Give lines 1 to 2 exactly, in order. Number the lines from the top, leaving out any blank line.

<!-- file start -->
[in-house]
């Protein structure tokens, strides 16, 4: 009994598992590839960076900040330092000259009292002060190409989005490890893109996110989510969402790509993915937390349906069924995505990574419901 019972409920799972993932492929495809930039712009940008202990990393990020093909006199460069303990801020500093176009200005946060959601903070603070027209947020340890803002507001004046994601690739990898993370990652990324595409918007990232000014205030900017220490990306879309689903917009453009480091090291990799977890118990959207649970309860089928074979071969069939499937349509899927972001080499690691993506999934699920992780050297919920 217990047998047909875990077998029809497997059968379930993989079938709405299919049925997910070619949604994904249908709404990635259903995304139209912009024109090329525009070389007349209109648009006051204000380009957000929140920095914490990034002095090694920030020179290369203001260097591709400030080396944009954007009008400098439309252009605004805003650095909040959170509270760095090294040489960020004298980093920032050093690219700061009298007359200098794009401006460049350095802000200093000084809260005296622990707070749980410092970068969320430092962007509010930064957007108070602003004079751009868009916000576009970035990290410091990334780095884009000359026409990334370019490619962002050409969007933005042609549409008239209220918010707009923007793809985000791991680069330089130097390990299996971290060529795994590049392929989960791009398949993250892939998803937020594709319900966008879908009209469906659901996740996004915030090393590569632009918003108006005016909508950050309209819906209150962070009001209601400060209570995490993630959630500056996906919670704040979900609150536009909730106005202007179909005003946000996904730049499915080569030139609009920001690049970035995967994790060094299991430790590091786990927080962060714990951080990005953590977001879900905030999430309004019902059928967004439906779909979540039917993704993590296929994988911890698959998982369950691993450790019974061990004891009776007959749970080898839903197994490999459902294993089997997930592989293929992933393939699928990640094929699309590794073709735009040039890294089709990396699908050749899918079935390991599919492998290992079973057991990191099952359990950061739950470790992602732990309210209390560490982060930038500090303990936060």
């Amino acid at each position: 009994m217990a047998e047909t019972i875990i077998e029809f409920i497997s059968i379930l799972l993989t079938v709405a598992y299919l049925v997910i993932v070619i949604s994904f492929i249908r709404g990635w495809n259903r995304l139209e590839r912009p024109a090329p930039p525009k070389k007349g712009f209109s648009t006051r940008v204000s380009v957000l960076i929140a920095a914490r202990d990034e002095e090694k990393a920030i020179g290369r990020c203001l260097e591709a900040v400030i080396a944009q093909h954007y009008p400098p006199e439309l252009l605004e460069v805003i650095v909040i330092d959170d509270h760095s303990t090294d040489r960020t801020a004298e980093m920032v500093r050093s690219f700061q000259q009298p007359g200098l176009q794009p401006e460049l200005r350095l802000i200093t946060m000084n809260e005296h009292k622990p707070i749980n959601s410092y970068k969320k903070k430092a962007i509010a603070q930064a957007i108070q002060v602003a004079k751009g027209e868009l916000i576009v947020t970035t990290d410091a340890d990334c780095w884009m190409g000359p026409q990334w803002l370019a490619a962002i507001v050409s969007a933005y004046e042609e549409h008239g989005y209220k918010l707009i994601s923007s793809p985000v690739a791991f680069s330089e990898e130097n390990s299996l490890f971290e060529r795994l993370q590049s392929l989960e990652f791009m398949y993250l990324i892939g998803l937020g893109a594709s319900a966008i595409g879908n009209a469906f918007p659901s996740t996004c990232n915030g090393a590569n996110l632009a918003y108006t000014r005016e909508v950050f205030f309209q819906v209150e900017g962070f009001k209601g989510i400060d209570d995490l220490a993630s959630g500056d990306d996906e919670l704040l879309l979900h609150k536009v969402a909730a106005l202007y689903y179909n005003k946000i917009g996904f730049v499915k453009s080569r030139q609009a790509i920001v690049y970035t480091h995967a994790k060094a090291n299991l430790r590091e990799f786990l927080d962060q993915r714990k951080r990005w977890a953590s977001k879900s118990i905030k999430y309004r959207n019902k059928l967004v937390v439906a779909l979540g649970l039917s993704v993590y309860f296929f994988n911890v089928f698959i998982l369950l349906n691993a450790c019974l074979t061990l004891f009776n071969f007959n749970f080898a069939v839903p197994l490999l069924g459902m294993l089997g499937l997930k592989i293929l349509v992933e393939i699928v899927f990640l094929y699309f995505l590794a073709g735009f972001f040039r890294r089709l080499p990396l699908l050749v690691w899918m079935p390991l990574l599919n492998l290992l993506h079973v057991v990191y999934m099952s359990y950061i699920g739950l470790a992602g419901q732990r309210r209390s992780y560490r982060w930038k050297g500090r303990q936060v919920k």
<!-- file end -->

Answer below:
[in-house]
């Protein structure tokens, strides 16, 4: 009994598992590839960076900040330092000259009292002060190409989005490890893109996110989510969402790509993915937390349906069924995505990574419901 019972409920799972993932492929495809930039712009940008202990990393990020093909006199460069303990801020500093176009200005946060959601903070603070027209947020340890803002507001004046994601690739990898993370990652990324595409918007990232000014205030900017220490990306879309689903917009453009480091090291990799977890118990959207649970309860089928074979071969069939499937349509899927972001080499690691993506999934699920992780050297919920 217990047998047909875990077998029809497997059968379930993989079938709405299919049925997910070619949604994904249908709404990635259903995304139209912009024109090329525009070389007349209109648009006051204000380009957000929140920095914490990034002095090694920030020179290369203001260097591709400030080396944009954007009008400098439309252009605004805003650095909040959170509270760095090294040489960020004298980093920032050093690219700061009298007359200098794009401006460049350095802000200093000084809260005296622990707070749980410092970068969320430092962007509010930064957007108070602003004079751009868009916000576009970035990290410091990334780095884009000359026409990334370019490619962002050409969007933005042609549409008239209220918010707009923007793809985000791991680069330089130097390990299996971290060529795994590049392929989960791009398949993250892939998803937020594709319900966008879908009209469906659901996740996004915030090393590569632009918003108006005016909508950050309209819906209150962070009001209601400060209570995490993630959630500056996906919670704040979900609150536009909730106005202007179909005003946000996904730049499915080569030139609009920001690049970035995967994790060094299991430790590091786990927080962060714990951080990005953590977001879900905030999430309004019902059928967004439906779909979540039917993704993590296929994988911890698959998982369950691993450790019974061990004891009776007959749970080898839903197994490999459902294993089997997930592989293929992933393939699928990640094929699309590794073709735009040039890294089709990396699908050749899918079935390991599919492998290992079973057991990191099952359990950061739950470790992602732990309210209390560490982060930038500090303990936060």